"The Audi A5 Cabriolet comes with Audi's deserved reputation for performance and build quality - convertibles don’t come much classier than this."
If what you want from a convertible car is a touch of premium class, then take a look at the Audi A5 Cabriolet - you won’t get much classier with the roof down. It is justifiably held in high regard for its stylish exterior and head-turning presence on the road, but it's not a great car to drive. In fact, there's quite a disparity between its looks and its driving experience. That said, it is relatively quiet when you have the roof up, it has four useable seats and a decent-sized boot. Plus, compared to its main rival, the BMW 3 Series Convertible with its folding metal roof, the A5's material roof does take up a lot less boot space when folded away, which boosts the practicality (not that practicality is a top priority when buying a convertible). It's also cheaper to buy than the BMW like-for-like, and if you buy the diesel engine, running costs are nice and low, particularly the 2.0-litre TDI. The Audi A5 Cabriolet now comes in two specifications – entry-level SE and top-of-the-range S line.
MPG, running costs & CO2 emissions
The most efficient engine from the wide range on offer in the A5 Cabriolet is the 2.0-litre TDI diesel, which Audi claims will return 60.1mpg in combined fuel economy, while emitting 124g/km of CO2, which means £90 a year in annual road tax. The 1.8 and 2.0-litre TFSI turbo petrol engines also offer good economy too, but the larger 240bhp 3.0-litre TFSI V6 petrol engine is awfully thirsty and won’t prove as good an investment as a diesel version come when you do come to sell. However it does go from 0-62mph in 6.3 seconds and has a top speed of 155mpg.
Interior & comfort
It's something of a shame that the A5 Cabriolet best feature – its novel acoustic roof that further dampens exterior noise – is only available as an optional extra on the lower-priced A5 models. It's pretty essential, because wind, road and tyre noise is a lot louder and more intrusive without it. The interior of the A5 is big and spacious but, as was the case with the coupe, passengers riding in the back will find that head and legroom is fairly limited, and when the roof is folded own there's actually a surprising amount of buffeting from the wind for such an expensive car.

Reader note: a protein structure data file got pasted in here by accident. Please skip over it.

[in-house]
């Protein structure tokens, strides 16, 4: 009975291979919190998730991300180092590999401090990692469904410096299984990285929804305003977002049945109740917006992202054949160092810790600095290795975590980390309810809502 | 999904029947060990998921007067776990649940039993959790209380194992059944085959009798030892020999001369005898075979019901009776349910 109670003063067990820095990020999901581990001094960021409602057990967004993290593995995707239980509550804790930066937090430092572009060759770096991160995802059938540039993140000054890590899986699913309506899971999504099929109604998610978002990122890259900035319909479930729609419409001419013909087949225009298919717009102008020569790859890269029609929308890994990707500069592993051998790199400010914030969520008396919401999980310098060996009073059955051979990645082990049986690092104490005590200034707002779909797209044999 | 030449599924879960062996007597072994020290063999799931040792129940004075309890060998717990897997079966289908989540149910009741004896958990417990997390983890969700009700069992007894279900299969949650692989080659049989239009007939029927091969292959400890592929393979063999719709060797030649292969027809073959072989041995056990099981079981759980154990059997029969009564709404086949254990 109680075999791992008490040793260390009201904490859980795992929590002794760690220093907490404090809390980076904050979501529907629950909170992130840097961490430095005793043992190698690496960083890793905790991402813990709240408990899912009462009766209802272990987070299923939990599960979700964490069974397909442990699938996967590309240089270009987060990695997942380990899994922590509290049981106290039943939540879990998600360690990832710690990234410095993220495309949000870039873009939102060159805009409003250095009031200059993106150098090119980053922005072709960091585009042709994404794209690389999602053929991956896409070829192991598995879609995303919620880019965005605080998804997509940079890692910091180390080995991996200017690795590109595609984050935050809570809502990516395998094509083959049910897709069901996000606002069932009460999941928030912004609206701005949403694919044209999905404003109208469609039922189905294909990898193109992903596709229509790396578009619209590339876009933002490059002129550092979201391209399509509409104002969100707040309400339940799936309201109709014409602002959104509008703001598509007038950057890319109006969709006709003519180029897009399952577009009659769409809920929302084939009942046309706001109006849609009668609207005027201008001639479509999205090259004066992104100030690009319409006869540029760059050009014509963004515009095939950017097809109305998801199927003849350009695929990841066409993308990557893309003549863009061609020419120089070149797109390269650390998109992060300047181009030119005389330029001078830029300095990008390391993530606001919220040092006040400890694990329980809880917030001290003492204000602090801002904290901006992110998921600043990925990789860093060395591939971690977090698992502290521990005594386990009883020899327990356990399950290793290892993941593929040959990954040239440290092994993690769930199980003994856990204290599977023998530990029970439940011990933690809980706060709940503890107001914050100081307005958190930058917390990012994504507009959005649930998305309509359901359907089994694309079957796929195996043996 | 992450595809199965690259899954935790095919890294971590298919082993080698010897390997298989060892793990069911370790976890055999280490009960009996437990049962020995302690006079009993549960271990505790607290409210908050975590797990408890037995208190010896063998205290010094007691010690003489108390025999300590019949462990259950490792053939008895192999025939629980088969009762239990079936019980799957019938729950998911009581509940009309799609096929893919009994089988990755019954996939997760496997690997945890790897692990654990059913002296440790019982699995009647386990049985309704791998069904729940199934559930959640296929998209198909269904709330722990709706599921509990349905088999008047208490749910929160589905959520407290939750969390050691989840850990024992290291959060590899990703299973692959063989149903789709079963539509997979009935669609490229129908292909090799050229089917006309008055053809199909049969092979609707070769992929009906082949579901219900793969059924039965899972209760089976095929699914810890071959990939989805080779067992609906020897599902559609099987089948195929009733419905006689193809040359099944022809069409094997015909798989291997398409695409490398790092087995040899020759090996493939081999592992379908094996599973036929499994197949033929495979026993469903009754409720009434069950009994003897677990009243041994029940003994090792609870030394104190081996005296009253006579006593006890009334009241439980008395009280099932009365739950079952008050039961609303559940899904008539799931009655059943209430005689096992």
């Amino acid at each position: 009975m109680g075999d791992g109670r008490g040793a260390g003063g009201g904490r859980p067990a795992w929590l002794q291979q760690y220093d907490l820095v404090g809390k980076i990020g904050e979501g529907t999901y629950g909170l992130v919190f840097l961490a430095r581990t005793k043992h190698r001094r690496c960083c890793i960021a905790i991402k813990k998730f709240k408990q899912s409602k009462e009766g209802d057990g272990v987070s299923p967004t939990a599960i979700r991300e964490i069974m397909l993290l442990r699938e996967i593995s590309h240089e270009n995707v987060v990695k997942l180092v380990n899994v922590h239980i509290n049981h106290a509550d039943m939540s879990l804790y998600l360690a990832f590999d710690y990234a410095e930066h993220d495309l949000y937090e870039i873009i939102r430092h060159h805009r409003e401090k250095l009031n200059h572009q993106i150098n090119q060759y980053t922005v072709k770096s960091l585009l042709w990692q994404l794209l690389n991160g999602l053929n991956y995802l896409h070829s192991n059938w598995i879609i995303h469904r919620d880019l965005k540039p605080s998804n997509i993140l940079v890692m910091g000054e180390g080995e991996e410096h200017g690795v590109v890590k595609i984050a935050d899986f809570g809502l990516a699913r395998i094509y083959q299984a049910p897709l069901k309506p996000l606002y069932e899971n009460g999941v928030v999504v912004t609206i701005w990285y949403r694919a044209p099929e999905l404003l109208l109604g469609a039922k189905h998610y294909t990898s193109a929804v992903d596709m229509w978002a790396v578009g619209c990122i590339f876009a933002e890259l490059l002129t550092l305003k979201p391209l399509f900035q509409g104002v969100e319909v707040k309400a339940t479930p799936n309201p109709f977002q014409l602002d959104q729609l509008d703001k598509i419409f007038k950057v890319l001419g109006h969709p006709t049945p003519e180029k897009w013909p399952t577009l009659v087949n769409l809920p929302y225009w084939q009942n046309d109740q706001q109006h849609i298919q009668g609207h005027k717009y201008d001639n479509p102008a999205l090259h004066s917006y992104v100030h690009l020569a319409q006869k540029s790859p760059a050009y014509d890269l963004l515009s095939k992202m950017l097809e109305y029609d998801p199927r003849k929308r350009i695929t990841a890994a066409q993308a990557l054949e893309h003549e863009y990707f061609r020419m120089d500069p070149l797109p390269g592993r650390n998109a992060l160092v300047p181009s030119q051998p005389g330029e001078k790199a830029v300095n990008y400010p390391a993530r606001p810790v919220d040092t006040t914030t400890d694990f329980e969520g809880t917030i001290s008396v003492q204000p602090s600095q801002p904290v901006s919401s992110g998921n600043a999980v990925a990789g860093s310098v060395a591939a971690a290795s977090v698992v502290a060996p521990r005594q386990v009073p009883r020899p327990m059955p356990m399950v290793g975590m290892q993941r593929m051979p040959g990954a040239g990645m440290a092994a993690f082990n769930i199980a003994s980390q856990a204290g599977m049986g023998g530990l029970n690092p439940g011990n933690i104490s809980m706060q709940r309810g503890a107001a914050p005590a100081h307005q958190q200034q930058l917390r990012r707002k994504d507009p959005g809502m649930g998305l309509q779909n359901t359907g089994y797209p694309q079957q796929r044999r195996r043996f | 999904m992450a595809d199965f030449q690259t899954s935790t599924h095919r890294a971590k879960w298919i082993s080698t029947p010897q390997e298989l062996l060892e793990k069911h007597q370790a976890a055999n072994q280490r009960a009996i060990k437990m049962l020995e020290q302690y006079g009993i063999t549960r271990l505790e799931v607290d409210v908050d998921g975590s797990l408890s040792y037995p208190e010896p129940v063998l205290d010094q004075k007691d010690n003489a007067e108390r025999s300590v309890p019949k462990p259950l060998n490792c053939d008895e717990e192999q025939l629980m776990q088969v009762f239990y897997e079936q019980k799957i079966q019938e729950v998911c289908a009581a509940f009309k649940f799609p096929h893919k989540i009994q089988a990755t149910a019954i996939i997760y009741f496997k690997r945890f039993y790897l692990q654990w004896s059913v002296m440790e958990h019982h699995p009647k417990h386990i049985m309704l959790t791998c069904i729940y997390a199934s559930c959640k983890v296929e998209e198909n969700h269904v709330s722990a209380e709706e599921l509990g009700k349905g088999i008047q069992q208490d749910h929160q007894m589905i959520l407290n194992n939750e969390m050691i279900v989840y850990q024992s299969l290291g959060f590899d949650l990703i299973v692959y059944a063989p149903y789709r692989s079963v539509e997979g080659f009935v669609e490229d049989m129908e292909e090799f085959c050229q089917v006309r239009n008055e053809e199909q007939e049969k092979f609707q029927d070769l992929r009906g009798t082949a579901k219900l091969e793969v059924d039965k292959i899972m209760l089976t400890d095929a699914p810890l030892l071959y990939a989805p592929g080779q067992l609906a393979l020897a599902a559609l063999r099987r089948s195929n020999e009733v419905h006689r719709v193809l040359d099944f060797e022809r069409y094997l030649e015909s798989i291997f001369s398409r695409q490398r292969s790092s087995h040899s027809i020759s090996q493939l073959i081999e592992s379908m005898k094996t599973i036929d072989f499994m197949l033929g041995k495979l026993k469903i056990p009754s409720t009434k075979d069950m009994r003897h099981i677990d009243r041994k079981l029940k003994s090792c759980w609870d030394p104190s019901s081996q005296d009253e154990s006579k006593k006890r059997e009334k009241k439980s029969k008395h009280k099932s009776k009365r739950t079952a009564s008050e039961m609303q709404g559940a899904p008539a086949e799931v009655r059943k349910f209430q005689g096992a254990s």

Practicality & boot space
When Audi decided it would equip the A5 Cabriolet with a cloth roof rather the hard-tops of rivals such as the Lexus IS C or BMW 3 Series convertible, they made it far more practical than either, thanks to the folded top not taking up as much space in the boot as a folding hard roof does. You can also open or close the roof at speeds up to 30mph, which is very handy in the UK. You get 380 litres of boot space with the roof down, which is the same as you get in the Mercedes E-Class convertible. That's easily big enough to hold a set of golf clubs or a couple of large squashy bags, but the boot opening is quite small so loading bulky items is difficult. Fold down the standard-fit split-folding back seats and the boot space expands to 750 litres – hardly record-setting but enough to allow some flexibility. You get a special “Acoustic version” as an extra on SE models and as standard on S Line cars that provides extra insulation and makes it nearly as quiet as the standard A5 saloon.